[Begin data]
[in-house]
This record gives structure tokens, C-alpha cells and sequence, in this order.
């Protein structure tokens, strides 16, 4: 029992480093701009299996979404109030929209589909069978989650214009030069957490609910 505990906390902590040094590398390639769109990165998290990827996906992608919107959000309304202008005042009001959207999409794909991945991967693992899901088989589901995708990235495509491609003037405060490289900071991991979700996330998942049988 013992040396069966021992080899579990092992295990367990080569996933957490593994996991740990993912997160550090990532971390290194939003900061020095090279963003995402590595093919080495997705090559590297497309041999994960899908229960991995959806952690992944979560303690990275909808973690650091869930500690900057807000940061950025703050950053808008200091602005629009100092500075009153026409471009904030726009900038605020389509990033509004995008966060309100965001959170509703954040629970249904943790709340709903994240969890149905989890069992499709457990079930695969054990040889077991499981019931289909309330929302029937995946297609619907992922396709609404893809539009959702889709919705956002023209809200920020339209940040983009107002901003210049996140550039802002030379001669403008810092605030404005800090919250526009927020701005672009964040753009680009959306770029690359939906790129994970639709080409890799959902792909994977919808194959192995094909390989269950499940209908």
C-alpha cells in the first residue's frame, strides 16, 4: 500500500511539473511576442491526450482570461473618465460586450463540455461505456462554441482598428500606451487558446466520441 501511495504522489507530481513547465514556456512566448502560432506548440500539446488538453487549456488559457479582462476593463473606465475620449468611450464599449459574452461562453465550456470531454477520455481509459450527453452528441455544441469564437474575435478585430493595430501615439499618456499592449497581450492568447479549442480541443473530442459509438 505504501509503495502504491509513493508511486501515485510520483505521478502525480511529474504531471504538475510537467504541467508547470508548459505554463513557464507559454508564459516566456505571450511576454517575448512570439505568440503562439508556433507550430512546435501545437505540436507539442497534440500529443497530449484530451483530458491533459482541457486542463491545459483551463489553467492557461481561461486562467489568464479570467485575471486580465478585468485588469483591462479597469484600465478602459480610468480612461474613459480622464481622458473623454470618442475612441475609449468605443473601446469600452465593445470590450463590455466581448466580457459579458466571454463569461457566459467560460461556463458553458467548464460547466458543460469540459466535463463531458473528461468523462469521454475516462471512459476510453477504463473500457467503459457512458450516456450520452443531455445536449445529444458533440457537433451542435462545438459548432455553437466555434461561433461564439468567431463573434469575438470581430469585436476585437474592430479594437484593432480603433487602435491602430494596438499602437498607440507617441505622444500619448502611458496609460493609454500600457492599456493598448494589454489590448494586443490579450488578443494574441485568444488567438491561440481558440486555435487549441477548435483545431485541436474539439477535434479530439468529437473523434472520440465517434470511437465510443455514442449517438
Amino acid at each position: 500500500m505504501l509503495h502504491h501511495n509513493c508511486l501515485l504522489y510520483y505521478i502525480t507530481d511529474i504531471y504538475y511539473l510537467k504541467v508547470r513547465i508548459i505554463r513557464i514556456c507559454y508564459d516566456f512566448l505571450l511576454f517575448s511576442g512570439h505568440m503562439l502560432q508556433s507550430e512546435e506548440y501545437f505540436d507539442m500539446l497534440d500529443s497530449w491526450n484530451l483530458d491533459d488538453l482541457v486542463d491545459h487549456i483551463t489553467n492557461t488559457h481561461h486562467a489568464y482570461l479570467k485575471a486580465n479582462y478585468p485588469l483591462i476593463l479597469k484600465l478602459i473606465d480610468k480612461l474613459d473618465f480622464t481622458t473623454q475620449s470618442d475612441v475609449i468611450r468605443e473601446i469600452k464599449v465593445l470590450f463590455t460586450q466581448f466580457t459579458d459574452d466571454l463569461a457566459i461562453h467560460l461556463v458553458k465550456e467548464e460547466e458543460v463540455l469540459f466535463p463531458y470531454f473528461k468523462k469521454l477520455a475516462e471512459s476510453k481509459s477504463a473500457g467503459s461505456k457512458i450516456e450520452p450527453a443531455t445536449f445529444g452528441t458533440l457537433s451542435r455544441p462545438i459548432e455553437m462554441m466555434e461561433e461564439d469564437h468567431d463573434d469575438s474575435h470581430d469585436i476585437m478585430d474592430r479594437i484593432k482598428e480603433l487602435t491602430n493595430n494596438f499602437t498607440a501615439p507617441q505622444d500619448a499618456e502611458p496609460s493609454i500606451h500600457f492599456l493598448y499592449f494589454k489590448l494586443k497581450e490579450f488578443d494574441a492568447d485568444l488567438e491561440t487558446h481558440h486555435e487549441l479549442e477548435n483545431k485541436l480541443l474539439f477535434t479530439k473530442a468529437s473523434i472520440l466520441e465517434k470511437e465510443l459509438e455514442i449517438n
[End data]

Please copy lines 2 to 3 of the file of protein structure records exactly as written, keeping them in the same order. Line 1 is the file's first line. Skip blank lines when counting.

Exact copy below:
This record gives structure tokens, C-alpha cells and sequence, in this order.
């Protein structure tokens, strides 16, 4: 029992480093701009299996979404109030929209589909069978989650214009030069957490609910 505990906390902590040094590398390639769109990165998290990827996906992608919107959000309304202008005042009001959207999409794909991945991967693992899901088989589901995708990235495509491609003037405060490289900071991991979700996330998942049988 013992040396069966021992080899579990092992295990367990080569996933957490593994996991740990993912997160550090990532971390290194939003900061020095090279963003995402590595093919080495997705090559590297497309041999994960899908229960991995959806952690992944979560303690990275909808973690650091869930500690900057807000940061950025703050950053808008200091602005629009100092500075009153026409471009904030726009900038605020389509990033509004995008966060309100965001959170509703954040629970249904943790709340709903994240969890149905989890069992499709457990079930695969054990040889077991499981019931289909309330929302029937995946297609619907992922396709609404893809539009959702889709919705956002023209809200920020339209940040983009107002901003210049996140550039802002030379001669403008810092605030404005800090919250526009927020701005672009964040753009680009959306770029690359939906790129994970639709080409890799959902792909994977919808194959192995094909390989269950499940209908």